Sacramento oil spills would be risky but rare, new report says
By Tony Bizjak, August 31, 2015
• Valero Refining Co. wants to send two 50-car oil trains daily through central Sacramento
• A report says project presents risks to humans and the environment, but says spills are rare
• Sacramento and NorCal leaders have called for more safety steps to reduce the spill and fire risks
Benicia city officials have concluded a proposal to transport large amounts of crude oil daily on trains through Sacramento and Northern California would create a “potentially significant” hazard to the public, but say a spill is probably only a once every few decades occurrence.
In a revised environmental impact report issued Monday, officials in the Bay Area city contend spill risks are unavoidable and there is nothing that the city or the Valero Refining Co. can do to mitigate them, given that the federal government controls how rail shipments are handled. The report makes a point of saying that federal and state governments have taken recent steps to make crude oil rail transports safer.
Valero, which operates a major oil refinery in Benicia, is asking for city approval to ship two 50-car crude oil trains daily from north American fields through California to the Bay Area, replacing marine oil shipments.
Oil train shipments have come under the spotlight nationally after a handful of crashes that caused spectacular explosions and fires. One crash two years ago resulted in the deaths of 47 people in a Canadian town; others have forced evacuations and spilled oil into waterways.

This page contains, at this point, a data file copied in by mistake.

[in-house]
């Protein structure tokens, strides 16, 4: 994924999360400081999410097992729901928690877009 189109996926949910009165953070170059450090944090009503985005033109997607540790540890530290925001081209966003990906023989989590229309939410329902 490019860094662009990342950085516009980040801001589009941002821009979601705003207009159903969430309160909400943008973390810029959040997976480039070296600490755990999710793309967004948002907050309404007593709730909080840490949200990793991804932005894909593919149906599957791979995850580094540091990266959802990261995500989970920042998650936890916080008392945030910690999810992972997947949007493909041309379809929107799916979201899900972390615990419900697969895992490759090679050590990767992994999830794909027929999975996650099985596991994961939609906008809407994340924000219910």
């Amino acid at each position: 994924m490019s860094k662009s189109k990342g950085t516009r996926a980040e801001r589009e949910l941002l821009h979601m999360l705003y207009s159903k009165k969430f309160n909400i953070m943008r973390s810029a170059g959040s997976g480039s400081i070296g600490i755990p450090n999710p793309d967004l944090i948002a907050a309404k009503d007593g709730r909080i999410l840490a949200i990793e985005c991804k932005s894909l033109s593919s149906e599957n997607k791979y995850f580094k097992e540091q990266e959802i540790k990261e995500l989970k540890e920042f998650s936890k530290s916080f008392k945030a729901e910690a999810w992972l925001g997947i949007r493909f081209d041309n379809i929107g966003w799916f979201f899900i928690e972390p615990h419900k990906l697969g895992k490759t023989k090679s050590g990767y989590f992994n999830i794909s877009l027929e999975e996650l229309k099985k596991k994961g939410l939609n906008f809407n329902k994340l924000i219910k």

Benicia officials conducted the latest analysis after critics, including Sacramento regional leaders, complained earlier risk assessments were inadequate. They have called on Benicia and Valero to take more safety steps.
Cities on the rail line include Roseville, Sacramento, West Sacramento, Davis, Dixon, Vacaville, Fairfield and Suisun City. The oil train route through rural Northern California remains uncertain. Trains could enter the state from Oregon and pass through the Dunsmuir area, or through the Feather River Canyon, or via Donner Summit.
Benicia’s initial environmental report, published last year, had said spill damage hazards are “less than significant.” The new report is based on a deeper analysis of an expanded geographic area.
The Benicia report cites federal data showing that less than 1 percent of train accidents cause releases of hazardous materials. But it also notes that trains to Benicia would have to travel through mountainous areas that have higher derailment rates. It projects that an oil spill of more than 100 gallons – described in the report as a small spill – might be expected to happen once every 20 to 27 years. A larger spill of 30,000 gallons is listed as a once-every-38-to-80-years event, but could cause injuries and deaths.
The release of the new report sets in place a 45-day public comment period. Benicia officials said they will respond to those comments, then set a Planning Commission review and vote on the project. The date for that hearing has not been set.
Valero officials, who have complained that Benicia’s vetting process has gone on too long, said in a brief email statement Monday that they are looking forward to participating in the Planning Commission discussion of their project. Officials with the Sacramento Area Council of Governments, the regional entity that has been monitoring the project, could not be reached for comment Monday.
A copy of the report can be found under “Revised Draft EIR” on the city of Benicia’s website.